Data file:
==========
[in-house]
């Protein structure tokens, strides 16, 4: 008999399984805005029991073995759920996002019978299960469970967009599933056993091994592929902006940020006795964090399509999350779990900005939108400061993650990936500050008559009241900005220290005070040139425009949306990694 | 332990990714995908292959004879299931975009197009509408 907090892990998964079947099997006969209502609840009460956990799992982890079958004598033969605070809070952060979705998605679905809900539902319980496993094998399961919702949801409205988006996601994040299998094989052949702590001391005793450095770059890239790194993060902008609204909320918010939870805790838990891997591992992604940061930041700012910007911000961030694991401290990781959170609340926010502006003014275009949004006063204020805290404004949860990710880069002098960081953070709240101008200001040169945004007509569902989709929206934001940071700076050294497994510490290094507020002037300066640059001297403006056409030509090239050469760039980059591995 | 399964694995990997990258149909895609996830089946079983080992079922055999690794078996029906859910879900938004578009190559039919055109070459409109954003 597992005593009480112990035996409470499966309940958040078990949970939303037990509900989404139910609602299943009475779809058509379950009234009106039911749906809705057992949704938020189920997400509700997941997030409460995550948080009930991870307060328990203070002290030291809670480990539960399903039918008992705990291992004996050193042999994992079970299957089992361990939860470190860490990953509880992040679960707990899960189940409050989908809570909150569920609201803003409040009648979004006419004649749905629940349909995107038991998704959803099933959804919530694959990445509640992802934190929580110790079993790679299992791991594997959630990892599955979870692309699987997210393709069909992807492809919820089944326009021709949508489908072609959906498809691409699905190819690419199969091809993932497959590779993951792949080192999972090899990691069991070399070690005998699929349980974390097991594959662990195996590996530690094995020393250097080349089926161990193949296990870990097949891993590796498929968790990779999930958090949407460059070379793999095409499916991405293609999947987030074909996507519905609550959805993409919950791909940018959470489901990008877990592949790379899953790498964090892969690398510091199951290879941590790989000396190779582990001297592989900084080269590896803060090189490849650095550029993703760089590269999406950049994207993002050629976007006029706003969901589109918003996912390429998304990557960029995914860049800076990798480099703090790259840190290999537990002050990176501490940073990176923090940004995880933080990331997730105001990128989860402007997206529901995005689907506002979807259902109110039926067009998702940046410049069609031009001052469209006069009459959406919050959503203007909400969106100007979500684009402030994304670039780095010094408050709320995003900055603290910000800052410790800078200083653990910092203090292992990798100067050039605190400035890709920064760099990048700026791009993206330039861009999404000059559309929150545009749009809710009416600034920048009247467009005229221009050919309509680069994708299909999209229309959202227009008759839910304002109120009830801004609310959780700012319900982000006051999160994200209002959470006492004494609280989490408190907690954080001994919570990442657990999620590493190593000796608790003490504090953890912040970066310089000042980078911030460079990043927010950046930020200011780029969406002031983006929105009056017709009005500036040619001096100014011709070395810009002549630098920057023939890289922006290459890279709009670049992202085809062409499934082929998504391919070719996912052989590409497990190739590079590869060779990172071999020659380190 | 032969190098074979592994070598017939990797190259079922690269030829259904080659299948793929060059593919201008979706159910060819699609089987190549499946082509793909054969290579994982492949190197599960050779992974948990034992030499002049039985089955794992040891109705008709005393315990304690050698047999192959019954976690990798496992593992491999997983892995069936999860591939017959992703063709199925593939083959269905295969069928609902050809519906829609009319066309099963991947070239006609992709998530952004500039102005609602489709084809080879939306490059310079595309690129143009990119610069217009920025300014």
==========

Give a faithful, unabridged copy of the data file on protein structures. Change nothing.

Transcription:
[in-house]
């Protein structure tokens, strides 16, 4: 008999399984805005029991073995759920996002019978299960469970967009599933056993091994592929902006940020006795964090399509999350779990900005939108400061993650990936500050008559009241900005220290005070040139425009949306990694 | 332990990714995908292959004879299931975009197009509408 907090892990998964079947099997006969209502609840009460956990799992982890079958004598033969605070809070952060979705998605679905809900539902319980496993094998399961919702949801409205988006996601994040299998094989052949702590001391005793450095770059890239790194993060902008609204909320918010939870805790838990891997591992992604940061930041700012910007911000961030694991401290990781959170609340926010502006003014275009949004006063204020805290404004949860990710880069002098960081953070709240101008200001040169945004007509569902989709929206934001940071700076050294497994510490290094507020002037300066640059001297403006056409030509090239050469760039980059591995 | 399964694995990997990258149909895609996830089946079983080992079922055999690794078996029906859910879900938004578009190559039919055109070459409109954003 597992005593009480112990035996409470499966309940958040078990949970939303037990509900989404139910609602299943009475779809058509379950009234009106039911749906809705057992949704938020189920997400509700997941997030409460995550948080009930991870307060328990203070002290030291809670480990539960399903039918008992705990291992004996050193042999994992079970299957089992361990939860470190860490990953509880992040679960707990899960189940409050989908809570909150569920609201803003409040009648979004006419004649749905629940349909995107038991998704959803099933959804919530694959990445509640992802934190929580110790079993790679299992791991594997959630990892599955979870692309699987997210393709069909992807492809919820089944326009021709949508489908072609959906498809691409699905190819690419199969091809993932497959590779993951792949080192999972090899990691069991070399070690005998699929349980974390097991594959662990195996590996530690094995020393250097080349089926161990193949296990870990097949891993590796498929968790990779999930958090949407460059070379793999095409499916991405293609999947987030074909996507519905609550959805993409919950791909940018959470489901990008877990592949790379899953790498964090892969690398510091199951290879941590790989000396190779582990001297592989900084080269590896803060090189490849650095550029993703760089590269999406950049994207993002050629976007006029706003969901589109918003996912390429998304990557960029995914860049800076990798480099703090790259840190290999537990002050990176501490940073990176923090940004995880933080990331997730105001990128989860402007997206529901995005689907506002979807259902109110039926067009998702940046410049069609031009001052469209006069009459959406919050959503203007909400969106100007979500684009402030994304670039780095010094408050709320995003900055603290910000800052410790800078200083653990910092203090292992990798100067050039605190400035890709920064760099990048700026791009993206330039861009999404000059559309929150545009749009809710009416600034920048009247467009005229221009050919309509680069994708299909999209229309959202227009008759839910304002109120009830801004609310959780700012319900982000006051999160994200209002959470006492004494609280989490408190907690954080001994919570990442657990999620590493190593000796608790003490504090953890912040970066310089000042980078911030460079990043927010950046930020200011780029969406002031983006929105009056017709009005500036040619001096100014011709070395810009002549630098920057023939890289922006290459890279709009670049992202085809062409499934082929998504391919070719996912052989590409497990190739590079590869060779990172071999020659380190 | 032969190098074979592994070598017939990797190259079922690269030829259904080659299948793929060059593919201008979706159910060819699609089987190549499946082509793909054969290579994982492949190197599960050779992974948990034992030499002049039985089955794992040891109705008709005393315990304690050698047999192959019954976690990798496992593992491999997983892995069936999860591939017959992703063709199925593939083959269905295969069928609902050809519906829609009319066309099963991947070239006609992709998530952004500039102005609602489709084809080879939306490059310079595309690129143009990119610069217009920025300014």